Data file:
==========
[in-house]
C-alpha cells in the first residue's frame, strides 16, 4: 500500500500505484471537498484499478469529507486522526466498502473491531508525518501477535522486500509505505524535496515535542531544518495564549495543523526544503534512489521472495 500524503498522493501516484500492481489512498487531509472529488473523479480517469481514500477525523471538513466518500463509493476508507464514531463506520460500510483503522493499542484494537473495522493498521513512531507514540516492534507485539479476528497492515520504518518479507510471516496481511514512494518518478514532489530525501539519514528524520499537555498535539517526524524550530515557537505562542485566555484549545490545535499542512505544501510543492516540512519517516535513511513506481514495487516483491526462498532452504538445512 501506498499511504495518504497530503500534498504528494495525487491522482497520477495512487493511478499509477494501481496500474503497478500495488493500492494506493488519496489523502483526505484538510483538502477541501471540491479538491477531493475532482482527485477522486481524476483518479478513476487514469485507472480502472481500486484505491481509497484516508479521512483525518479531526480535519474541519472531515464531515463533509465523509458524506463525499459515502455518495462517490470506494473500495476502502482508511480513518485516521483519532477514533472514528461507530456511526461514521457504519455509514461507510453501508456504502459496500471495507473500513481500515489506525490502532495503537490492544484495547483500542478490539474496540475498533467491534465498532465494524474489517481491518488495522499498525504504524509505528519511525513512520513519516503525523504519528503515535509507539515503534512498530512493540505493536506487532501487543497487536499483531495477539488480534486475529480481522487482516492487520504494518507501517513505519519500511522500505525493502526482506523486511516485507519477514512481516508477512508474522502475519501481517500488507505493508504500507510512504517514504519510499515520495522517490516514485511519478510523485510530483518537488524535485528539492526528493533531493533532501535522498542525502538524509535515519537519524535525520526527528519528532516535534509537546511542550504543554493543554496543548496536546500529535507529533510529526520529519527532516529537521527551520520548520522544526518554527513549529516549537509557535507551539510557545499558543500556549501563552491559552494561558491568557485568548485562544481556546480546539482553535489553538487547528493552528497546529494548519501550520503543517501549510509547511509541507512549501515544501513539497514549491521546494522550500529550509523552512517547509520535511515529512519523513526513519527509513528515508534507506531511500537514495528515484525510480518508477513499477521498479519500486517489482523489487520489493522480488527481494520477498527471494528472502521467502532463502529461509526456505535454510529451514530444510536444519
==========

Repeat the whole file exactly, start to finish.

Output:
[in-house]
C-alpha cells in the first residue's frame, strides 16, 4: 500500500500505484471537498484499478469529507486522526466498502473491531508525518501477535522486500509505505524535496515535542531544518495564549495543523526544503534512489521472495 500524503498522493501516484500492481489512498487531509472529488473523479480517469481514500477525523471538513466518500463509493476508507464514531463506520460500510483503522493499542484494537473495522493498521513512531507514540516492534507485539479476528497492515520504518518479507510471516496481511514512494518518478514532489530525501539519514528524520499537555498535539517526524524550530515557537505562542485566555484549545490545535499542512505544501510543492516540512519517516535513511513506481514495487516483491526462498532452504538445512 501506498499511504495518504497530503500534498504528494495525487491522482497520477495512487493511478499509477494501481496500474503497478500495488493500492494506493488519496489523502483526505484538510483538502477541501471540491479538491477531493475532482482527485477522486481524476483518479478513476487514469485507472480502472481500486484505491481509497484516508479521512483525518479531526480535519474541519472531515464531515463533509465523509458524506463525499459515502455518495462517490470506494473500495476502502482508511480513518485516521483519532477514533472514528461507530456511526461514521457504519455509514461507510453501508456504502459496500471495507473500513481500515489506525490502532495503537490492544484495547483500542478490539474496540475498533467491534465498532465494524474489517481491518488495522499498525504504524509505528519511525513512520513519516503525523504519528503515535509507539515503534512498530512493540505493536506487532501487543497487536499483531495477539488480534486475529480481522487482516492487520504494518507501517513505519519500511522500505525493502526482506523486511516485507519477514512481516508477512508474522502475519501481517500488507505493508504500507510512504517514504519510499515520495522517490516514485511519478510523485510530483518537488524535485528539492526528493533531493533532501535522498542525502538524509535515519537519524535525520526527528519528532516535534509537546511542550504543554493543554496543548496536546500529535507529533510529526520529519527532516529537521527551520520548520522544526518554527513549529516549537509557535507551539510557545499558543500556549501563552491559552494561558491568557485568548485562544481556546480546539482553535489553538487547528493552528497546529494548519501550520503543517501549510509547511509541507512549501515544501513539497514549491521546494522550500529550509523552512517547509520535511515529512519523513526513519527509513528515508534507506531511500537514495528515484525510480518508477513499477521498479519500486517489482523489487520489493522480488527481494520477498527471494528472502521467502532463502529461509526456505535454510529451514530444510536444519